I usually do not think that life here in Togo is all that different than life anywhere else in the world. Sure the details change, but the essentials are the same. Most of the time.
So a couple weeks ago I went to visit the prefect with Karen and Emily about a project. It was kind of a big deal, so I wore my Chaco sandals instead of my usual tapettes—50 cent flipflops that everyone wears. I was not paying attention when we were walking home, and the top strap on my right sandal rubbed a blister on my ankle. The next day, I spent like 14 hours installing pumps, also in my Chacos, and still did not have the presence of mind to make sure my strap was adjusted right. The day after that, Thursday, I could barely walk.
The little blister had gotten infected. Since it was right on one of the tendons in my ankle, it really hurt. I did a little surgery with a pair of finger nail clippers to get it to drain and the next day I could walk just fine. In the States, a little blister like that would heal in a day or so. If it got infected, antibiotic ointment would have it cured over-night. Ha. Another rule of thumb in the States is to leave small injuries uncovered. Again, ha. A couple months ago, I tripped over a rock one night in Kouka (don’t take street lights for granted) and messed up my toe. The next day I was sitting out side playing Settlers of Catan with Karen and Jen (don’t laugh, its cutthroat). After 10 minutes I felt a stab of pain in my toe, looked down, and discovered that flies had eaten of the scab. But I digress.
My sore didn’t heal. Every time I was outside, which is most of the day, flies were at it. Band-aids didn’t last long. Ointment was more of a stop-gap measure. I can’t remember the last night I wore shoes, let alone socks. Squeaky clean feet are the mark of a PCV who just got back from a trip to the US. I finally had to resort to putting ointment on it, followed by a Band-Aid with athletic tape wrapped around my foot.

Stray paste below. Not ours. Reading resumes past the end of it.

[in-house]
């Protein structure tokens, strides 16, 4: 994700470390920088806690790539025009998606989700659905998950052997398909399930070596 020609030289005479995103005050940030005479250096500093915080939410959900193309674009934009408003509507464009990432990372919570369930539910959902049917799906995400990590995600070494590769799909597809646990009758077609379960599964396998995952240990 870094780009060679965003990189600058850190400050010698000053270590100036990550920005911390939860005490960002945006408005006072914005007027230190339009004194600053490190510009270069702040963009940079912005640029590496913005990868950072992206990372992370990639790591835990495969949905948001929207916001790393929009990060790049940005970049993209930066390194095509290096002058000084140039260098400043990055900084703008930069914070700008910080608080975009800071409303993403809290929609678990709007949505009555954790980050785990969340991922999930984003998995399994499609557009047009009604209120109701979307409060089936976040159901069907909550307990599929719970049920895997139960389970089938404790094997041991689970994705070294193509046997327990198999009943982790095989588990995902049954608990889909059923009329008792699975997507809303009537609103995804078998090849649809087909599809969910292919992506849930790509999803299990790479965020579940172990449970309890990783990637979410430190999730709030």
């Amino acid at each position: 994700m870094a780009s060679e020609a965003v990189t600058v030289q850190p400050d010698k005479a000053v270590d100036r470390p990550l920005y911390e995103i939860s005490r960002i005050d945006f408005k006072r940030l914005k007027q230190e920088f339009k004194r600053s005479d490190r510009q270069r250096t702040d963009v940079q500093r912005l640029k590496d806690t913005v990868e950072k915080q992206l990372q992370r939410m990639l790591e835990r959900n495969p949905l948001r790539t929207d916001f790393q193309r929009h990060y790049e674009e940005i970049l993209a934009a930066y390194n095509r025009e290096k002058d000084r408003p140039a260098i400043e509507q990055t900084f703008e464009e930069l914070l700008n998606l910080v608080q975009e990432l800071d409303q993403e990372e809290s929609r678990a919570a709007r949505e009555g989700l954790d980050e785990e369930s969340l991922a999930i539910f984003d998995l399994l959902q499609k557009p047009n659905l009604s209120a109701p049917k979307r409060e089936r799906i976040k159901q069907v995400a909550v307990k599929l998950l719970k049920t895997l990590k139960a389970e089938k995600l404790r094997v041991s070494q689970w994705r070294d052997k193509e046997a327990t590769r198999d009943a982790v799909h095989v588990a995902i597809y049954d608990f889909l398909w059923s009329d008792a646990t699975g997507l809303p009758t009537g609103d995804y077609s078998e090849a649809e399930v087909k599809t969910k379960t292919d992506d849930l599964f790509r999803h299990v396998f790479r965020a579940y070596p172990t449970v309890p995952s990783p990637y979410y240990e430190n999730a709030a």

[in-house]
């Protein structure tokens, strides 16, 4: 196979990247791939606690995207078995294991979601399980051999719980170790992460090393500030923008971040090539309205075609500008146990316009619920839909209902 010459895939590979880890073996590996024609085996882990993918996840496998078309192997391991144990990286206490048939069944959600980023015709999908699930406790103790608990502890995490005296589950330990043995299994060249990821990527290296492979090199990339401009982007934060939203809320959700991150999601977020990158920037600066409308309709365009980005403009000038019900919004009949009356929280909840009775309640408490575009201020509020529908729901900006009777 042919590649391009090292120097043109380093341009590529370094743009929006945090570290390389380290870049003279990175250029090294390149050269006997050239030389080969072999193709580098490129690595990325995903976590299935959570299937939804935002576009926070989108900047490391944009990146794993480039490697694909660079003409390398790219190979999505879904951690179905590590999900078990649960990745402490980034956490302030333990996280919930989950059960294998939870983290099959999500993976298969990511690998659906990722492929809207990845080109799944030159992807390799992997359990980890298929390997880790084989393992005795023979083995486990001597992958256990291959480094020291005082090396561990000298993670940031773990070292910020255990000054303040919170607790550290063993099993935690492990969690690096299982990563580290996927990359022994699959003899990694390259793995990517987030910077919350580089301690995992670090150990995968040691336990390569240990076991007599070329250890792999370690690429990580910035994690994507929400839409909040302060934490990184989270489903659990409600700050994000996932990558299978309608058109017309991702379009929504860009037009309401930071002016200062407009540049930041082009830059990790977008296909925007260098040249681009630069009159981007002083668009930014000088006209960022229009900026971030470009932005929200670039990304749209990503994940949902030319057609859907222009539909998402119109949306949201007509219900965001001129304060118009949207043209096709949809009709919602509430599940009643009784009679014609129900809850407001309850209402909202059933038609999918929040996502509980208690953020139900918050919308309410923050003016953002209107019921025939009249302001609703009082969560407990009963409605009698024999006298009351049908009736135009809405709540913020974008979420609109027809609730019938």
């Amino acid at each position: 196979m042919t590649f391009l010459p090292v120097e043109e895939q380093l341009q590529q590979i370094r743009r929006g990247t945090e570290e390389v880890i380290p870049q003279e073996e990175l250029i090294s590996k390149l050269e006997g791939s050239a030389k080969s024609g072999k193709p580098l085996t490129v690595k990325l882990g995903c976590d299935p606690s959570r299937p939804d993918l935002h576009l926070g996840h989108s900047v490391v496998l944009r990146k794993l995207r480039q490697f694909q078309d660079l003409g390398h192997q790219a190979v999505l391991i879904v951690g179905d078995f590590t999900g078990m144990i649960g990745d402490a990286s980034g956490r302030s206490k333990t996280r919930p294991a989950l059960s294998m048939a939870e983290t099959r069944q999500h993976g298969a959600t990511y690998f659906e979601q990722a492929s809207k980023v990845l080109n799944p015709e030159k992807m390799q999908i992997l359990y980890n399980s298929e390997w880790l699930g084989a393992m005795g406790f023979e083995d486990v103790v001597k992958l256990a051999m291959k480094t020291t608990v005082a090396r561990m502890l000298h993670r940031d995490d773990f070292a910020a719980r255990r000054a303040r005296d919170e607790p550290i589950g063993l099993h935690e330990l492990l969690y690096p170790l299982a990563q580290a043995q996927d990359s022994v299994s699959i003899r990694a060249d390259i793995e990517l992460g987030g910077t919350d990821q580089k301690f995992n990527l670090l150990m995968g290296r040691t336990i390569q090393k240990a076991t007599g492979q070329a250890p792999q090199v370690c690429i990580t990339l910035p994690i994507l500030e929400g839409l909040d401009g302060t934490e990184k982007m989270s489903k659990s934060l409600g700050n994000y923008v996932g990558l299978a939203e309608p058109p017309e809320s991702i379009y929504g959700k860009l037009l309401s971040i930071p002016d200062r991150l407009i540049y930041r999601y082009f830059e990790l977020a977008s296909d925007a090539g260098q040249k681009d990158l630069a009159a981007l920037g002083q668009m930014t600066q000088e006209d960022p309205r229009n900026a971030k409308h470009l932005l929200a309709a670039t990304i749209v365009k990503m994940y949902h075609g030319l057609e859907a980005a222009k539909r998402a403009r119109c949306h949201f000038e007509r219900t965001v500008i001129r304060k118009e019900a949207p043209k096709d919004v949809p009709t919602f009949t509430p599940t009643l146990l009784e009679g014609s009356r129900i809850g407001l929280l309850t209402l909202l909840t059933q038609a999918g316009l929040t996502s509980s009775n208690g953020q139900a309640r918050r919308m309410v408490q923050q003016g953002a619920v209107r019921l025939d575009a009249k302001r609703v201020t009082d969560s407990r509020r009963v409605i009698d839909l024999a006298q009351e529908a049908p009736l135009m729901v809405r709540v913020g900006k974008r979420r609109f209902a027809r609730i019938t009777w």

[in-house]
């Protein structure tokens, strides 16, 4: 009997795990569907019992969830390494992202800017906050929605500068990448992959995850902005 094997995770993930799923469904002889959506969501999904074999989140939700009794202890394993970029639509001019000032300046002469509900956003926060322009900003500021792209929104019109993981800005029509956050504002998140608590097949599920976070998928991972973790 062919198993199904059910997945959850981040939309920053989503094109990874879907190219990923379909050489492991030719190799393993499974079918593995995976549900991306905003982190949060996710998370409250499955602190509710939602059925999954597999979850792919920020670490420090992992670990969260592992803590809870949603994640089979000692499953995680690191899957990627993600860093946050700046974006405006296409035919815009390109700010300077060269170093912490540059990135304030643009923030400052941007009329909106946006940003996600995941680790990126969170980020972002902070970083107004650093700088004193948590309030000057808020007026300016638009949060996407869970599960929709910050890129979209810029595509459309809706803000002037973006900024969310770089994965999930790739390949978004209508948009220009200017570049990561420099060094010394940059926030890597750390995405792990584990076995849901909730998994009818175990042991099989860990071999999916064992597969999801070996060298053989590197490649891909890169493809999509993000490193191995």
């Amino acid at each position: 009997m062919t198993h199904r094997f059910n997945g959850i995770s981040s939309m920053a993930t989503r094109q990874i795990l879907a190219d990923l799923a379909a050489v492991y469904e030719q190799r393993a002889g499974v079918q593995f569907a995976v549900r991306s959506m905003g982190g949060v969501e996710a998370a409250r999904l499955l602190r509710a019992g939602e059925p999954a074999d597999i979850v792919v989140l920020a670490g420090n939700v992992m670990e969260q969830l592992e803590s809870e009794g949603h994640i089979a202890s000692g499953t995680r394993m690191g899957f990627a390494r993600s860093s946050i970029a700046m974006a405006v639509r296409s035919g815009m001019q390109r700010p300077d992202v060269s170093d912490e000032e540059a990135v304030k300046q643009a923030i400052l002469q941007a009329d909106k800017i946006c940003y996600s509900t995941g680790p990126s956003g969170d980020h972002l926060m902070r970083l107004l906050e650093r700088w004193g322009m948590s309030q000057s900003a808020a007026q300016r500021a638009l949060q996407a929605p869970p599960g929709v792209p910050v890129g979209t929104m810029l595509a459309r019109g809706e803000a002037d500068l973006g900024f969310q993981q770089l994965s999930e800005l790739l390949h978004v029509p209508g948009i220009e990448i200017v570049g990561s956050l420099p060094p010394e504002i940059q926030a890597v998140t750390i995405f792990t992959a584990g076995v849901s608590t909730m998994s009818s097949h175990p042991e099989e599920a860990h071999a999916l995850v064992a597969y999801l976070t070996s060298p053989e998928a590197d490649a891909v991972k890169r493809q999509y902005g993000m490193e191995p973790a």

When I first got to Togo I was bemused by these circular, nickel-sized scars everyone seems to have on their shins. Now I have one on my ankle. Well, actually now two. I scrapped the same ankle in Kouka and That eventually got infected after I forgot about it.
Anyway, the point of this lengthy diatribe about trivial health issues is this—in the US, rather, in the Midwest to be more accurate, we take for granted basic, general, cleanliness. There are fewer bugs, fewer microbes, far fewer parasites that can get us.
Case in point—rainy season has, slowly, started. This means that the bug population is burgeoning, especially mosquitos. I think that my host mom spent the entire week before last taking David and Jiddah to the infirmary because they were sick with malaria, or intestinal parasites, or both. Most likely both. The majority of kids in Togo have intestinal parasites and almost everyone has had malaria, or has it, depending on the type. One of my good friends in village had malaria symptoms this past week.
A lot of people here know that mosquitos carry malaria, and they sleep under mosquito nets and use mosquito coils etc. Basic sanitation, like hand-washing, is by no means universal, but personal hygiene is important; my host family showers more than I do I think. Kids play in the dirt here, but they do that everywhere. Disease, and parasites, are much more powerful facts of life here than in the US.
A side note. Togo, along with other West African countries, undertook a massive campaign, starting in the 90s I think, to eradicate Guinea Worm (Google it!), a particularly nasty bug that used to be endemic to the region. The campaign has been successful in Togo; there haven’t been any reported cases here for a while although I think there was one in Ghana recently. Jimmy Carter played a role in this—he is one of my heroes. Anyway, the next time you’re complaining about sub-zero temperatures, just be thankful that, because of them, you can garden barefoot without worrying about nearly as many things trying to get in you, unlike me.